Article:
Supply chain needs a lot more work
AT THE beginning of last century the advent of rolled steel sections enabled engineers to adopt significant steel framing systems for multi- storey buildings. This was exemplified in New York, birthplace of the skyscraper, and typified by the developer Jacob Raskob’s Empire State Building, completed in 1931 and framed with 57,000 tonnes of riveted steel. This frame was erected in 23 weeks at the rate of a floor a day, unfortunately with the loss of 14 lives. Steel became the most widely adopted material for framing multi- story buildings and Australia was no exception to this trend.
The post- WWII era witnessed the start of a build- up in the use of concrete framing in Australia, although steel was still the most widely used material for tall buildings. While this pattern was reflected elsewhere in the world, in Australia usage fell to as low as 3 per cent and has only recently crept back to 13 per cent. This compares with usages of 70 per cent, 50 per cent and 40 per cent in the UK, US and New Zealand, respectively. The more recent introduction of both composite metal deck construction, minimising formwork and new fire engineering concepts and materials has helped steel construction stay in the race. However, it still faces stiff competition from a very efficient concrete industry, particularly in its applications of prestressing and post- tensioning technologies.
The Warren Centre ( TWC) within the University of Sydney concluded, after preliminary research, that this downward trend was not conducive to maintaining a strong steel fabricating industry, which is an essential component of Australia’s construction industry. While the building structural steel sector is only a small part of the total industry, it is a mainstay which has provided continuing support to the construction industry over the years. This is in contrast to the resources and mining sector, which while currently strong, has a volatile record. This downward trend has also resulted in a weakening of the skills base, which TWC considers to be not in the national interest.
TWC convinced steel producers and the federal Government’s Department of Industry Tourism and Trade, to support research into the causes of steel’s poor performance in this sector and to propose remedies. With this financial support, the co- operation of the Australian Steel Institute and pro bono input from some 50 experienced professionals from across the steel supply chain, the project Steel- Framing the Future ( S- FTF) was born. Now nearing completion, this TWC project demonstrates how selected teams of participants from an industry value chain can, through interactive working, identify causes and propose solutions to industry problems. Teams involved in such projects have a strong sense of ownership of the solutions proposed which enhances the likelihood of industry adopting these solutions.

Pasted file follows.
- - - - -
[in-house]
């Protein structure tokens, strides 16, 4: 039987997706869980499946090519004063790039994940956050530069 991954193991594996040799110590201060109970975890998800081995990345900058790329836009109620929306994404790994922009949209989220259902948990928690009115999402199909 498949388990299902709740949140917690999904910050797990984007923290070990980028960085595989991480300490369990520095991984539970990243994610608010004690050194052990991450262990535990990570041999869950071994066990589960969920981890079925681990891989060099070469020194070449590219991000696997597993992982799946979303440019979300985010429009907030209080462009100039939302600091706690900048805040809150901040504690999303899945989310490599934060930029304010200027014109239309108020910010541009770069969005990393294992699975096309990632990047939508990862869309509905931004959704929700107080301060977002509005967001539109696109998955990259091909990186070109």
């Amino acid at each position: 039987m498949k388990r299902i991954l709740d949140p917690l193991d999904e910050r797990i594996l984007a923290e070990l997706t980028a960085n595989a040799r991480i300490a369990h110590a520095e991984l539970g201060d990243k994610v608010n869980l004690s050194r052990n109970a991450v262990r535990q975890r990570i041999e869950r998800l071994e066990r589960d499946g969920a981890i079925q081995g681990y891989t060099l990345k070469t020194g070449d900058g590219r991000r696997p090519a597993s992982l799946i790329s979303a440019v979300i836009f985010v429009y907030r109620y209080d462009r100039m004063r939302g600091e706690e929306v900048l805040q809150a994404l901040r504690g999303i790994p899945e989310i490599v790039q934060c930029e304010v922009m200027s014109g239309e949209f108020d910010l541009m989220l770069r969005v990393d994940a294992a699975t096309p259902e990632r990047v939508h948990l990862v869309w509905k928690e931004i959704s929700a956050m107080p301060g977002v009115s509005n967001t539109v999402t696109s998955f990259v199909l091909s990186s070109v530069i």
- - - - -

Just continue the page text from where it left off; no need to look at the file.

The FTF project has uncovered the startling conclusions that the Australian structural steel supply chain suffers from a lack of strong leadership, poor specialist estimating skills, a non- integrated supply chain, an inability to articulate the value proposition for steel- framed buildings and a poor take- up and integration of technology, even though tried and proven in other industries and other countries. These root causes further exacerbate the value chain’s poor communication record and lack of collaboration.
The industry needs to relearn the art of working co- operatively, to make its product understood ( ie sell itself) and get with the times technologically. While productivity is improving, it is still short of its overseas counterpart levels, eg, in the UK, where output per man per annum has risen from 30 tonnes to 240 tonnes in 13 years, a 700 per cent increase, mainly due to the use of 3D documentation, IT integration and workshop automation.
Suffice it to say, during the course of the S- FTF project, signs of change have started to emerge and are expected to gather pace. This change focuses on welding the supply chain together by integrating procurement and delivery thus creating a single point of responsibility and reducing the customer’s risk. Whether this is done by integrating engineering, procurement and manufacture into a single design and construct entity by partnering, collaboration or alliancing, or some other model, is entirely the choice of the driving entity, namely the previously absent strong leader. While design and construct has been established in the industrial and resources sector for years, it has had little application to multistorey buildings. Encouragingly, there has now been a recent project completed in Sydney by Lysaght Design and Construct, with another on the way, as well as firm plans by other operators now entering the field.
Steel framing is unquestionably making a comeback with the emergence of a more entrepreneurial group of suppliers. With its attributes of prefabrication, sustainability and now integration of the supply chain, steel is poised to make great advances in framing the future buildings of Australia. Sandy Longworth is a chartered engineer with mining and heavy engineering experience, a past chairman and currently honorary governor of The Warren Centre.